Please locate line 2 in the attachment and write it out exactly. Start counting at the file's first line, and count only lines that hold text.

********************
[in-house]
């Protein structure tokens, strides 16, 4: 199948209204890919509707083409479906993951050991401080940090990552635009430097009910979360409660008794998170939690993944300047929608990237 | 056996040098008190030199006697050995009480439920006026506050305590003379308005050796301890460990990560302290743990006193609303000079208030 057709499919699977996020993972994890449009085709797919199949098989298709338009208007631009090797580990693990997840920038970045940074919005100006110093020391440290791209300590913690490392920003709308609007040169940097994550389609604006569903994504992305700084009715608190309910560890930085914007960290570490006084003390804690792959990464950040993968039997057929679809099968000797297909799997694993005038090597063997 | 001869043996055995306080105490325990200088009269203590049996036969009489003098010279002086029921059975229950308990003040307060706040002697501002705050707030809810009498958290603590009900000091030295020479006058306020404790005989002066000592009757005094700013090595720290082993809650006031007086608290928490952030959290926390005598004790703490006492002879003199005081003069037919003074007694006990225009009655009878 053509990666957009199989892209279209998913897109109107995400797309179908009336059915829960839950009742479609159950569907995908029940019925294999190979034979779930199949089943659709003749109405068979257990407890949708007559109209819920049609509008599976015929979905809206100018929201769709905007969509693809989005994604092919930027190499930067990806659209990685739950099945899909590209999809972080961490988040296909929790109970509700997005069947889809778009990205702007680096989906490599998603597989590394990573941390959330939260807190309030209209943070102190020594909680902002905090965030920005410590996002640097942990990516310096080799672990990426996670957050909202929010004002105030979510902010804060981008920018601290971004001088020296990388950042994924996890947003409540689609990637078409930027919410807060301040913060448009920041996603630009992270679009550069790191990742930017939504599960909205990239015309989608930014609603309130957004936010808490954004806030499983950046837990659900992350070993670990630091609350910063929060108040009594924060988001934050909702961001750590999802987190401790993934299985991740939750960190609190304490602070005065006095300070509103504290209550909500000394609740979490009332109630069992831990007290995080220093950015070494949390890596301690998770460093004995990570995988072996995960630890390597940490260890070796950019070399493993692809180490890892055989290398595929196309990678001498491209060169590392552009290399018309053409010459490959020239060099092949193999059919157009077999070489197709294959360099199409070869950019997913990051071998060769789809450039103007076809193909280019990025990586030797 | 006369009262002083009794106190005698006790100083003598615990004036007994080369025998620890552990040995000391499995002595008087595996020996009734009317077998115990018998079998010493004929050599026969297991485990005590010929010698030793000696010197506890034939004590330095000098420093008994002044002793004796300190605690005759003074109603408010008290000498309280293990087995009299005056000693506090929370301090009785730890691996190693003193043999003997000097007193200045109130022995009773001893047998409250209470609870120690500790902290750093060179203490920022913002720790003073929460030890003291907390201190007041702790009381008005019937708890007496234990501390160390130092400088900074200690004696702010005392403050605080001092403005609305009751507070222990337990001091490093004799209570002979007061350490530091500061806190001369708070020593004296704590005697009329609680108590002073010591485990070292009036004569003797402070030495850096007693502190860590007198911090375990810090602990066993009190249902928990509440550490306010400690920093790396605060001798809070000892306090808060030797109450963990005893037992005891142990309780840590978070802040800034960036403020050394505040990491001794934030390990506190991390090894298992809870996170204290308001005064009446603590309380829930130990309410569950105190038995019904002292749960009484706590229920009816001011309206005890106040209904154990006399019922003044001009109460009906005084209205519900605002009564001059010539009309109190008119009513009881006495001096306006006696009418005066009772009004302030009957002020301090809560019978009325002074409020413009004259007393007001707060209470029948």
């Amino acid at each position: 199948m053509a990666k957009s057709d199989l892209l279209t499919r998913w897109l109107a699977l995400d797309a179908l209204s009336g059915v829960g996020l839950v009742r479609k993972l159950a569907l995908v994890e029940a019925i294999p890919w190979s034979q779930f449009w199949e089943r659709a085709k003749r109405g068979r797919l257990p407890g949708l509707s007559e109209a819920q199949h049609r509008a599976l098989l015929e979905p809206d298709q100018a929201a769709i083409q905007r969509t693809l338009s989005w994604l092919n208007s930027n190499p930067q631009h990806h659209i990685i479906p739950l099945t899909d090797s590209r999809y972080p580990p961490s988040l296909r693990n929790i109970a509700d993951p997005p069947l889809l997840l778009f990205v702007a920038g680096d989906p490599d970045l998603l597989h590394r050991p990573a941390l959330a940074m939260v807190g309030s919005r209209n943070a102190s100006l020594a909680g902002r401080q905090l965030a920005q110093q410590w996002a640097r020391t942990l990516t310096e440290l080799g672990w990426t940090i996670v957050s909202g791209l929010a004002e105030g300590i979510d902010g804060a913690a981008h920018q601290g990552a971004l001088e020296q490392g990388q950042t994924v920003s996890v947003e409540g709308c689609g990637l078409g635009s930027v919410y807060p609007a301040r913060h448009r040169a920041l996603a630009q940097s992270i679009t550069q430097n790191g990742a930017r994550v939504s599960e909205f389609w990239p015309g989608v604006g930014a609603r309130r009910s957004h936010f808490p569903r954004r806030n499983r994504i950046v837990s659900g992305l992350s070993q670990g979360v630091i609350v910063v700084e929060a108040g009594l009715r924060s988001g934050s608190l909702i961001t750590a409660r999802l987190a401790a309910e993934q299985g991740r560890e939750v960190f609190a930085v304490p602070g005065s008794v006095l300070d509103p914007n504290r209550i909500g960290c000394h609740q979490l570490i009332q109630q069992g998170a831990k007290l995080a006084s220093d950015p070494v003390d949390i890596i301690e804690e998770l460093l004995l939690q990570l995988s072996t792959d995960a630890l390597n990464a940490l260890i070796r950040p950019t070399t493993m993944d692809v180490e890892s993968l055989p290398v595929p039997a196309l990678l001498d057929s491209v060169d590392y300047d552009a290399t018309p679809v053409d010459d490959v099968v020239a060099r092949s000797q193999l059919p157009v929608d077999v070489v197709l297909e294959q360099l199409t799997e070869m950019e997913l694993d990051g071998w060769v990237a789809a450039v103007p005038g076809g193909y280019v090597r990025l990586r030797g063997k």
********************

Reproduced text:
């Protein structure tokens, strides 16, 4: 199948209204890919509707083409479906993951050991401080940090990552635009430097009910979360409660008794998170939690993944300047929608990237 | 056996040098008190030199006697050995009480439920006026506050305590003379308005050796301890460990990560302290743990006193609303000079208030 057709499919699977996020993972994890449009085709797919199949098989298709338009208007631009090797580990693990997840920038970045940074919005100006110093020391440290791209300590913690490392920003709308609007040169940097994550389609604006569903994504992305700084009715608190309910560890930085914007960290570490006084003390804690792959990464950040993968039997057929679809099968000797297909799997694993005038090597063997 | 001869043996055995306080105490325990200088009269203590049996036969009489003098010279002086029921059975229950308990003040307060706040002697501002705050707030809810009498958290603590009900000091030295020479006058306020404790005989002066000592009757005094700013090595720290082993809650006031007086608290928490952030959290926390005598004790703490006492002879003199005081003069037919003074007694006990225009009655009878 053509990666957009199989892209279209998913897109109107995400797309179908009336059915829960839950009742479609159950569907995908029940019925294999190979034979779930199949089943659709003749109405068979257990407890949708007559109209819920049609509008599976015929979905809206100018929201769709905007969509693809989005994604092919930027190499930067990806659209990685739950099945899909590209999809972080961490988040296909929790109970509700997005069947889809778009990205702007680096989906490599998603597989590394990573941390959330939260807190309030209209943070102190020594909680902002905090965030920005410590996002640097942990990516310096080799672990990426996670957050909202929010004002105030979510902010804060981008920018601290971004001088020296990388950042994924996890947003409540689609990637078409930027919410807060301040913060448009920041996603630009992270679009550069790191990742930017939504599960909205990239015309989608930014609603309130957004936010808490954004806030499983950046837990659900992350070993670990630091609350910063929060108040009594924060988001934050909702961001750590999802987190401790993934299985991740939750960190609190304490602070005065006095300070509103504290209550909500000394609740979490009332109630069992831990007290995080220093950015070494949390890596301690998770460093004995990570995988072996995960630890390597940490260890070796950019070399493993692809180490890892055989290398595929196309990678001498491209060169590392552009290399018309053409010459490959020239060099092949193999059919157009077999070489197709294959360099199409070869950019997913990051071998060769789809450039103007076809193909280019990025990586030797 | 006369009262002083009794106190005698006790100083003598615990004036007994080369025998620890552990040995000391499995002595008087595996020996009734009317077998115990018998079998010493004929050599026969297991485990005590010929010698030793000696010197506890034939004590330095000098420093008994002044002793004796300190605690005759003074109603408010008290000498309280293990087995009299005056000693506090929370301090009785730890691996190693003193043999003997000097007193200045109130022995009773001893047998409250209470609870120690500790902290750093060179203490920022913002720790003073929460030890003291907390201190007041702790009381008005019937708890007496234990501390160390130092400088900074200690004696702010005392403050605080001092403005609305009751507070222990337990001091490093004799209570002979007061350490530091500061806190001369708070020593004296704590005697009329609680108590002073010591485990070292009036004569003797402070030495850096007693502190860590007198911090375990810090602990066993009190249902928990509440550490306010400690920093790396605060001798809070000892306090808060030797109450963990005893037992005891142990309780840590978070802040800034960036403020050394505040990491001794934030390990506190991390090894298992809870996170204290308001005064009446603590309380829930130990309410569950105190038995019904002292749960009484706590229920009816001011309206005890106040209904154990006399019922003044001009109460009906005084209205519900605002009564001059010539009309109190008119009513009881006495001096306006006696009418005066009772009004302030009957002020301090809560019978009325002074409020413009004259007393007001707060209470029948």